Sacramento, CA, January 09, 2017 --(PR.com
)-- A study of HIV conducted by researchers at VA Northern California Health Care System in Martinez, California showed that greater than 86 percent of uninfected adults have antibodies with characteristics potentially capable of protecting them against HIV infection.
The results of the study appeared in the Scientific Reports on Nov. 24, 2016. The report describes the unexpected finding that a majority of adults without HIV infection have antibodies that improves interferon production. The antibody identified by Tom Lum and Dr. Jon Green has the potential to act like a “natural” vaccine and prevent people from becoming infected with HIV, say the researchers.
How do the naturally produced antibodies work?
The researchers were interested in understanding how large numbers of people can be exposed to HIV, but only a few contract the virus. This led to the discovery of a natural antibody that enhances the production of large amounts of a virus-fighting protein called interferon. Interferon is a powerful component that protects against most viruses. The study results suggest that people with the natural "anti-HIV" antibodies will produce high amounts of interferon within 24 hours or less of exposure to the virus; whereas, those who lack the natural antibodies will produce only small amounts later in the infection process. Science has shown that the first 24 hours are critical in stopping the reproduction of the virus.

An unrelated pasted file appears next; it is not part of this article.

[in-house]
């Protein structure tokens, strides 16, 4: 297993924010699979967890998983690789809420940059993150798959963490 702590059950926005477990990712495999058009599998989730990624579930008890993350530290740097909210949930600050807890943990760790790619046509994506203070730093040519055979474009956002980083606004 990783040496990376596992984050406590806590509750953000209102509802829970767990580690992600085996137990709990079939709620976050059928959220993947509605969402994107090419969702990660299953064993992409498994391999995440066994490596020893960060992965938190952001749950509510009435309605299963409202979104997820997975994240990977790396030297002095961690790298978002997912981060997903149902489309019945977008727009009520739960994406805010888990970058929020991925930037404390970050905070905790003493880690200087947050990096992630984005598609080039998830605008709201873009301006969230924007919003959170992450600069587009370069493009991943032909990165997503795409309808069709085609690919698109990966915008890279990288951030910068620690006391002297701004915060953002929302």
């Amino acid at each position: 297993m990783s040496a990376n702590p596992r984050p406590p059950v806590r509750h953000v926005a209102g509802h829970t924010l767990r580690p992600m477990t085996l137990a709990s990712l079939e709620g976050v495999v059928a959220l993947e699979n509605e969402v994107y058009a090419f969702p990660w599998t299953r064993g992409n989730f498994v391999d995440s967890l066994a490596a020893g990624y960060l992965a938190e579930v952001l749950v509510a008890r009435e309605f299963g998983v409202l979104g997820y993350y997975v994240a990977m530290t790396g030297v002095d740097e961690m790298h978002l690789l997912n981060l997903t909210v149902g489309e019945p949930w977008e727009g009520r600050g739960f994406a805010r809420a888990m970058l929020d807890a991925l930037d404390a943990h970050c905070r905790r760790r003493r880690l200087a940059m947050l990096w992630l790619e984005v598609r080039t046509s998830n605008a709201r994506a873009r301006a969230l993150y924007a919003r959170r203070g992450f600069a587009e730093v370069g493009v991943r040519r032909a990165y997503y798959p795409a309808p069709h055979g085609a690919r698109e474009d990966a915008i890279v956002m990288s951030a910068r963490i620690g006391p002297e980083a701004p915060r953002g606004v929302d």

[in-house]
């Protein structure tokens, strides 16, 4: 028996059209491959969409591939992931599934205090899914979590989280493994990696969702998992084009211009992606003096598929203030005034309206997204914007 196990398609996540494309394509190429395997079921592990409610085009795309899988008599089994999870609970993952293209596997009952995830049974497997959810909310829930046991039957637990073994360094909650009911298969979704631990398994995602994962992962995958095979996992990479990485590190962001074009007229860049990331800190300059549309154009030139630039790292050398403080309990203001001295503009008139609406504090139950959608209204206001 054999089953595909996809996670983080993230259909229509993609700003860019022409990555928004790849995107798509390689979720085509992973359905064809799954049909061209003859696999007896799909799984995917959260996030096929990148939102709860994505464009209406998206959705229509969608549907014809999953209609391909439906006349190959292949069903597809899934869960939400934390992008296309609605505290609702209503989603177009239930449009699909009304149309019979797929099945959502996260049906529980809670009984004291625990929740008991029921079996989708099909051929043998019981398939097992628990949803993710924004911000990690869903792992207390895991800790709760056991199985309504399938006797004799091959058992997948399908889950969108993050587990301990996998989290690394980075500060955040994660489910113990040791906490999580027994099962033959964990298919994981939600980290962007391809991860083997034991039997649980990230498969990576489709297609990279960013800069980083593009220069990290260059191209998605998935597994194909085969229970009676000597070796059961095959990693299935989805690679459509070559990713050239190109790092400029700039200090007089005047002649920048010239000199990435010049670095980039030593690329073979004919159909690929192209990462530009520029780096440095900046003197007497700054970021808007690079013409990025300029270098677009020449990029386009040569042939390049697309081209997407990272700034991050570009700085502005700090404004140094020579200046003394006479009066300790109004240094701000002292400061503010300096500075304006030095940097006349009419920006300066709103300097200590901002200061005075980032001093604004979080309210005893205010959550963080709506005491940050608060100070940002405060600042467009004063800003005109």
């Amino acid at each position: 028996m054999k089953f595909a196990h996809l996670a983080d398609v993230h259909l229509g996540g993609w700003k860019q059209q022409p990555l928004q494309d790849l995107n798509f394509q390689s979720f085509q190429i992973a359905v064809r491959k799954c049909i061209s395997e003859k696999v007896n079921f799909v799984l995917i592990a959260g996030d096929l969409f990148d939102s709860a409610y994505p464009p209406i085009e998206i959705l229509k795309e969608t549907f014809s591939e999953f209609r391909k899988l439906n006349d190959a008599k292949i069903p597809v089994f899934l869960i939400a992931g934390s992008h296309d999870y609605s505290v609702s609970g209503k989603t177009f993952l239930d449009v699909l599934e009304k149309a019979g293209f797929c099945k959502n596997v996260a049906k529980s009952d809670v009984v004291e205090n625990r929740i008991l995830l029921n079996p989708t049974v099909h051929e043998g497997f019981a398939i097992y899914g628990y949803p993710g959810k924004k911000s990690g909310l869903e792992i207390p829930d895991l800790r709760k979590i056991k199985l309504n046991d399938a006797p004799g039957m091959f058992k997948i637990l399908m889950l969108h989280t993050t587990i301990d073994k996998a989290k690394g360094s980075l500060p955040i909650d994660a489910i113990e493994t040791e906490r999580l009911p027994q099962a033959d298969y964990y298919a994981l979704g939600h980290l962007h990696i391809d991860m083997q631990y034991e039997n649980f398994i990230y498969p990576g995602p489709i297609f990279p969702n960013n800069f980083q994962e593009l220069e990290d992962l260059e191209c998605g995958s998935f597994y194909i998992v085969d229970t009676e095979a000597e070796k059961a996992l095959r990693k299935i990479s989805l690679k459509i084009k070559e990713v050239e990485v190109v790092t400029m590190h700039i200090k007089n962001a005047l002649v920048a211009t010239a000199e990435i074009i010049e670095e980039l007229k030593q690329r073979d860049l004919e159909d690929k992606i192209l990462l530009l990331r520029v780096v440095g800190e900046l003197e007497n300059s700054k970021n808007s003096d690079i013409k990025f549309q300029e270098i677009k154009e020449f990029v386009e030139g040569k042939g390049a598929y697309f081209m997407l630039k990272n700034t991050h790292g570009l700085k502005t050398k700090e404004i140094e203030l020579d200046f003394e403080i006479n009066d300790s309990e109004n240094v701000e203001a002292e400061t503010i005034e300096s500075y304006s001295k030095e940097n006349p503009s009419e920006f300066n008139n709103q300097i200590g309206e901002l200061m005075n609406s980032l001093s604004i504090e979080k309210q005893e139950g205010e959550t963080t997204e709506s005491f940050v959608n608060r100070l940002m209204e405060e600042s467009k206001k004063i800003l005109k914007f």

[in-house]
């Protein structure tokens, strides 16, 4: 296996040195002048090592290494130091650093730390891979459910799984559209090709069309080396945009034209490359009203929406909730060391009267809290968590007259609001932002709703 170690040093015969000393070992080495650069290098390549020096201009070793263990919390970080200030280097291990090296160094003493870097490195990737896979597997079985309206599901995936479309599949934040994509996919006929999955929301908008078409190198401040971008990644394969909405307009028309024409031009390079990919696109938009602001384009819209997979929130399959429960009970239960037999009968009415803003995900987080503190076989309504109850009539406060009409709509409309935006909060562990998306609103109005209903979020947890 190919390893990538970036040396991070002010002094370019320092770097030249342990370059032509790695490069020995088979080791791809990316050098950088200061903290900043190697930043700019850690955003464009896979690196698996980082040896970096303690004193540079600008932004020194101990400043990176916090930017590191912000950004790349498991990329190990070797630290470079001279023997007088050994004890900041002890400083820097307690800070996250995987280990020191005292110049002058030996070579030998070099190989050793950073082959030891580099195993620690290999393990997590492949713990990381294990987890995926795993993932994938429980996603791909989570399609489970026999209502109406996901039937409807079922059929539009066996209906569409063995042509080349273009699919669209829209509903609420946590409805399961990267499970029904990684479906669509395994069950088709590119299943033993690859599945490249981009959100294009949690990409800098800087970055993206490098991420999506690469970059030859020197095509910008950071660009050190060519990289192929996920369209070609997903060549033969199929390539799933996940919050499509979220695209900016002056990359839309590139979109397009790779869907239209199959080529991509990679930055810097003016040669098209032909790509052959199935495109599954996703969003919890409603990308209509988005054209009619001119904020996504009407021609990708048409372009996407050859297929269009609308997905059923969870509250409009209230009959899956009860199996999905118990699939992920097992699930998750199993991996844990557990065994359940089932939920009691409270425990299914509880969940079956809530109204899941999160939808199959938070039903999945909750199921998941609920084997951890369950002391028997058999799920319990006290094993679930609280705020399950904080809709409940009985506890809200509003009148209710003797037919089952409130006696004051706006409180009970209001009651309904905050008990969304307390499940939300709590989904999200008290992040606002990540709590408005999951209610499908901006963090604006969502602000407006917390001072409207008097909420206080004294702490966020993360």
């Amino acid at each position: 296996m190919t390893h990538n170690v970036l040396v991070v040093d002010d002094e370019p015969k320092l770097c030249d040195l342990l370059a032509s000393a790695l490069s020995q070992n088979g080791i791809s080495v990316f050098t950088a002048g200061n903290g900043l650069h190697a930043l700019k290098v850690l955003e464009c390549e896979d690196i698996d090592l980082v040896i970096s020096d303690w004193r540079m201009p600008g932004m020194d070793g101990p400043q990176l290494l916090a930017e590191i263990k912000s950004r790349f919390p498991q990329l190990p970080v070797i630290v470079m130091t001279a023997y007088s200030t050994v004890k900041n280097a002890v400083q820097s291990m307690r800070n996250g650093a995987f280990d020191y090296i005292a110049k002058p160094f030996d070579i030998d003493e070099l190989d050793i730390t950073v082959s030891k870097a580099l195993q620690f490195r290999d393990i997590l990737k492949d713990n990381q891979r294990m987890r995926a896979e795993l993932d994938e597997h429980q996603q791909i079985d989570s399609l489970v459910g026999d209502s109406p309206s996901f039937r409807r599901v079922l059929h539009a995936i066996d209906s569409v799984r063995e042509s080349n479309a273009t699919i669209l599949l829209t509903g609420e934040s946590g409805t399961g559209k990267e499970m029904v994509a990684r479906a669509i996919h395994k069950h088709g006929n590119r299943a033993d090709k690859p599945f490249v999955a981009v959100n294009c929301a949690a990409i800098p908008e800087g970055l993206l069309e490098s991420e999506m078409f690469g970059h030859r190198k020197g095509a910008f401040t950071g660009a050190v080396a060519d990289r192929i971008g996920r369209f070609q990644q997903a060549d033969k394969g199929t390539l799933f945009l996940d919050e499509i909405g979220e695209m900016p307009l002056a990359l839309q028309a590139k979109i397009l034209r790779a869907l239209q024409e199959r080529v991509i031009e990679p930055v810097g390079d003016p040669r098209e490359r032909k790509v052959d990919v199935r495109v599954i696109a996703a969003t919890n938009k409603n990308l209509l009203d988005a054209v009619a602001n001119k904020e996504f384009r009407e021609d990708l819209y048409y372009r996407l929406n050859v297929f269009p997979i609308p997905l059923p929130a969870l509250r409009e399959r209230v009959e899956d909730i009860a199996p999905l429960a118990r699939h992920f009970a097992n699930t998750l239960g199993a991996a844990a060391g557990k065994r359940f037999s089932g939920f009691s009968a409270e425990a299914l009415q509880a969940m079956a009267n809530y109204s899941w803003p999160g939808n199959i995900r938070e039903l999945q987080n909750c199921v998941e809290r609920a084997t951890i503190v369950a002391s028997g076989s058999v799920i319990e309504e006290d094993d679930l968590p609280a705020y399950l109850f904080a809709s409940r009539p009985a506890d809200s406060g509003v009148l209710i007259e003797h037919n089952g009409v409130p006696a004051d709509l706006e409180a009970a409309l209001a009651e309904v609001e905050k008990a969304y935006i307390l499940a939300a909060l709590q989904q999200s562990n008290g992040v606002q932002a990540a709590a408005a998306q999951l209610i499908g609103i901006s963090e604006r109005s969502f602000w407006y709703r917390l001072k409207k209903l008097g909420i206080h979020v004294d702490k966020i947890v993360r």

Under normal conditions interferon is not made rapidly enough, or in high enough concentrations to prevent HIV infection. HIV infection then becomes permanent and impossible to eradicate. Antibodies present in uninfected people allow interferon to be made quickly and in the high amounts capable of preventing permanent infection.
The natural antibody identified by Lum and Green may help explain how some people avoid HIV infection while others do not. Only 1 in 1,000 or 2,000 episodes of unprotected heterosexual intercourse results in infection, which leads the researchers to believe that people with high antibodies levels, may be protected; while those with low antibodies are not.
“These findings are not a vaccine for HIV, but allow the research community to understand more about the immune system and how it responds differently in those who naturally produce the antibody,” said lead investigator Dr. Jon Green, with VA Northern California Health Care System. “Future research will need to be done to understand if enhancing antibody protects against infection.”
This is the first known study of a potentially protective antibody against HIV in healthy uninfected people. The scientists collected blood samples for more than two years from patients in geographic areas with high (Thailand) and low (USA) risks of HIV-infection. The findings suggest that "anti-HIV" antibodies are a universal part of the human immune response. Scientists speculate that future research will study a person’s natural immunity and production anti-HIV antibodies to understand how to terminate HIV before the onset of infection.
“Additional studies are needed to determine if natural antibody protects against infection, what antibody levels are protective and why it is present in people without infection. Future research will be needed to determine if naturally occurring interferon- promoting antibody can be used to develop an effective HIV vaccine,” said Green.
The researchers are available for interview. If you would like more information regarding this discovery, please contact Tara Ricks, Public Affairs Officer, at (916) 843-9247 or e-mail Tara.Ricks@va.gov.